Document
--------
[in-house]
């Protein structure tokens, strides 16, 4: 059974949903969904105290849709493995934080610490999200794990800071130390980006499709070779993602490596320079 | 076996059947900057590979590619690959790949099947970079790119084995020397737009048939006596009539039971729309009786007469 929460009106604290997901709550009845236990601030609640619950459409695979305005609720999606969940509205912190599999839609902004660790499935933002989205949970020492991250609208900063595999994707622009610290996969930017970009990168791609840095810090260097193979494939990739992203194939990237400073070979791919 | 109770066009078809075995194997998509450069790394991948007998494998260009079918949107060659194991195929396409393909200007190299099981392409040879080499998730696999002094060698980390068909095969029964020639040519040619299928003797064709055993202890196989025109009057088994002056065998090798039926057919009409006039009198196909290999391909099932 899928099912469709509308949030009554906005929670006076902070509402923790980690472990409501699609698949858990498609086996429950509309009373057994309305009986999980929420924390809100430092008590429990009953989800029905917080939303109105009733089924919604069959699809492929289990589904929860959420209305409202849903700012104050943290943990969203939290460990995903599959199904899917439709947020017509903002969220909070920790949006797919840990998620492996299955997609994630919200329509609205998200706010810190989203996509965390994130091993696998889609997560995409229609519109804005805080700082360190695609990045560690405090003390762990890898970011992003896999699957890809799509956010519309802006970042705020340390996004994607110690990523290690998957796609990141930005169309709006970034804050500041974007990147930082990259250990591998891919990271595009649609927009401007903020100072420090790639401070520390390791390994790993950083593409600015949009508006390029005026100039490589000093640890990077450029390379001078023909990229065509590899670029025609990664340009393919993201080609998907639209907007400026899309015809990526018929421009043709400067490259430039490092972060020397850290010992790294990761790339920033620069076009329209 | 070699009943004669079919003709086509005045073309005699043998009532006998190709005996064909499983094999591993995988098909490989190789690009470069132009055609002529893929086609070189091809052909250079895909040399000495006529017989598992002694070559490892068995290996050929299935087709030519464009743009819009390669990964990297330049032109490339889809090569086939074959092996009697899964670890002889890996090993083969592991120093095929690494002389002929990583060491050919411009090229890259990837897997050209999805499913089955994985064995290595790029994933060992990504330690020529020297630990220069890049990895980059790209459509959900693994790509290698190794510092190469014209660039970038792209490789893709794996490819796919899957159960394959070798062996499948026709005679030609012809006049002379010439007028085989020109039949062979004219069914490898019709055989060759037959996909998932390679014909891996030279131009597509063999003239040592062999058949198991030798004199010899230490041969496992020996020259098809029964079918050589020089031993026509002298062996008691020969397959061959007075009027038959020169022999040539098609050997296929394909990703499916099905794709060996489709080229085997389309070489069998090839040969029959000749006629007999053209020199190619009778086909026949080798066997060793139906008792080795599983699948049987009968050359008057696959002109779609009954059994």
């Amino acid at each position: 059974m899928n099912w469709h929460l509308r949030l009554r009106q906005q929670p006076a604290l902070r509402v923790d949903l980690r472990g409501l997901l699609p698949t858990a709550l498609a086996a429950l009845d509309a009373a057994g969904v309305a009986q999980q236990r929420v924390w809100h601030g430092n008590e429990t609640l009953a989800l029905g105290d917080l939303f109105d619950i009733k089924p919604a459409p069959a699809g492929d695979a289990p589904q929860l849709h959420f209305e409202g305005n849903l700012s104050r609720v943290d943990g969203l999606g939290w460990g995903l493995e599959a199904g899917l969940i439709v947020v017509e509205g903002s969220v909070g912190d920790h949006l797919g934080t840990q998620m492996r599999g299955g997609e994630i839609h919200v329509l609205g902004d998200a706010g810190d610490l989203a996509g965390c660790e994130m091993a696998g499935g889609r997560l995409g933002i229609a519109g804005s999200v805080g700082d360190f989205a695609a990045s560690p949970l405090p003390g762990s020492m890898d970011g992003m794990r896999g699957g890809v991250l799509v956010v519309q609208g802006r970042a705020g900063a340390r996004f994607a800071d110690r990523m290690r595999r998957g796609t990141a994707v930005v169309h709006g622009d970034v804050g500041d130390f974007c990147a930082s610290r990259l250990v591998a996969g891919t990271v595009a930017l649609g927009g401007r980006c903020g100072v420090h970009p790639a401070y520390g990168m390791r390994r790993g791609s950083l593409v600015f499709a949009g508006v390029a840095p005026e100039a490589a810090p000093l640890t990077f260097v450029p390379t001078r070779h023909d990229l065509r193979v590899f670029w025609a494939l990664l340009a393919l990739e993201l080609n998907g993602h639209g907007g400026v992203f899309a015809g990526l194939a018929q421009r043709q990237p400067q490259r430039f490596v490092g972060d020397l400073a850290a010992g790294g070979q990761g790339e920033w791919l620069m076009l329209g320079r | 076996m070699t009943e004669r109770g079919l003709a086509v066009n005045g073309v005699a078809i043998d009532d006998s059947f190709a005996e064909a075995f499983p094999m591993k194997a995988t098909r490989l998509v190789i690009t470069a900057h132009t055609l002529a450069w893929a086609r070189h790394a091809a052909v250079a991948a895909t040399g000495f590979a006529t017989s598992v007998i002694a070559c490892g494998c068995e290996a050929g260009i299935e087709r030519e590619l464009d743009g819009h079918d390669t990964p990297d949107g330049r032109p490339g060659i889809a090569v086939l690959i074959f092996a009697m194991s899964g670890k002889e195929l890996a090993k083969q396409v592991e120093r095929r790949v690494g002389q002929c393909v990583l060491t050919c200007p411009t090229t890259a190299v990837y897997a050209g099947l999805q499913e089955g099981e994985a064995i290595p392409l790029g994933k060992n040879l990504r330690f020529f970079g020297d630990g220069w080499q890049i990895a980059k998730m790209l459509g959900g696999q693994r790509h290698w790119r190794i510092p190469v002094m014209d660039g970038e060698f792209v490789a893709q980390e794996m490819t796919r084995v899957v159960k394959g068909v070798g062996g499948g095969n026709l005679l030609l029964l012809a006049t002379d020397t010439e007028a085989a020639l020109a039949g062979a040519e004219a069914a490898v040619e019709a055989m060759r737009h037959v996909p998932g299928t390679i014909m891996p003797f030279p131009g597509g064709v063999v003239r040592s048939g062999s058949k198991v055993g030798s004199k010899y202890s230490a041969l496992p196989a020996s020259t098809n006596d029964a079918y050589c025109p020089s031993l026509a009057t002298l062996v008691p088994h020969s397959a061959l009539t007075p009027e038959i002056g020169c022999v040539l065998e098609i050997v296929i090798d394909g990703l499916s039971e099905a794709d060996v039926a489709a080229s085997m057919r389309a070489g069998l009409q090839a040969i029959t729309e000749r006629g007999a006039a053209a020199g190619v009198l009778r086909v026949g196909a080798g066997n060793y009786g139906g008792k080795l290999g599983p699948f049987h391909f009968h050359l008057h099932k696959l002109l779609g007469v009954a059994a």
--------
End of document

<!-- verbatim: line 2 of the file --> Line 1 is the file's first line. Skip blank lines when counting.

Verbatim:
């Protein structure tokens, strides 16, 4: 059974949903969904105290849709493995934080610490999200794990800071130390980006499709070779993602490596320079 | 076996059947900057590979590619690959790949099947970079790119084995020397737009048939006596009539039971729309009786007469 929460009106604290997901709550009845236990601030609640619950459409695979305005609720999606969940509205912190599999839609902004660790499935933002989205949970020492991250609208900063595999994707622009610290996969930017970009990168791609840095810090260097193979494939990739992203194939990237400073070979791919 | 109770066009078809075995194997998509450069790394991948007998494998260009079918949107060659194991195929396409393909200007190299099981392409040879080499998730696999002094060698980390068909095969029964020639040519040619299928003797064709055993202890196989025109009057088994002056065998090798039926057919009409006039009198196909290999391909099932 899928099912469709509308949030009554906005929670006076902070509402923790980690472990409501699609698949858990498609086996429950509309009373057994309305009986999980929420924390809100430092008590429990009953989800029905917080939303109105009733089924919604069959699809492929289990589904929860959420209305409202849903700012104050943290943990969203939290460990995903599959199904899917439709947020017509903002969220909070920790949006797919840990998620492996299955997609994630919200329509609205998200706010810190989203996509965390994130091993696998889609997560995409229609519109804005805080700082360190695609990045560690405090003390762990890898970011992003896999699957890809799509956010519309802006970042705020340390996004994607110690990523290690998957796609990141930005169309709006970034804050500041974007990147930082990259250990591998891919990271595009649609927009401007903020100072420090790639401070520390390791390994790993950083593409600015949009508006390029005026100039490589000093640890990077450029390379001078023909990229065509590899670029025609990664340009393919993201080609998907639209907007400026899309015809990526018929421009043709400067490259430039490092972060020397850290010992790294990761790339920033620069076009329209 | 070699009943004669079919003709086509005045073309005699043998009532006998190709005996064909499983094999591993995988098909490989190789690009470069132009055609002529893929086609070189091809052909250079895909040399000495006529017989598992002694070559490892068995290996050929299935087709030519464009743009819009390669990964990297330049032109490339889809090569086939074959092996009697899964670890002889890996090993083969592991120093095929690494002389002929990583060491050919411009090229890259990837897997050209999805499913089955994985064995290595790029994933060992990504330690020529020297630990220069890049990895980059790209459509959900693994790509290698190794510092190469014209660039970038792209490789893709794996490819796919899957159960394959070798062996499948026709005679030609012809006049002379010439007028085989020109039949062979004219069914490898019709055989060759037959996909998932390679014909891996030279131009597509063999003239040592062999058949198991030798004199010899230490041969496992020996020259098809029964079918050589020089031993026509002298062996008691020969397959061959007075009027038959020169022999040539098609050997296929394909990703499916099905794709060996489709080229085997389309070489069998090839040969029959000749006629007999053209020199190619009778086909026949080798066997060793139906008792080795599983699948049987009968050359008057696959002109779609009954059994």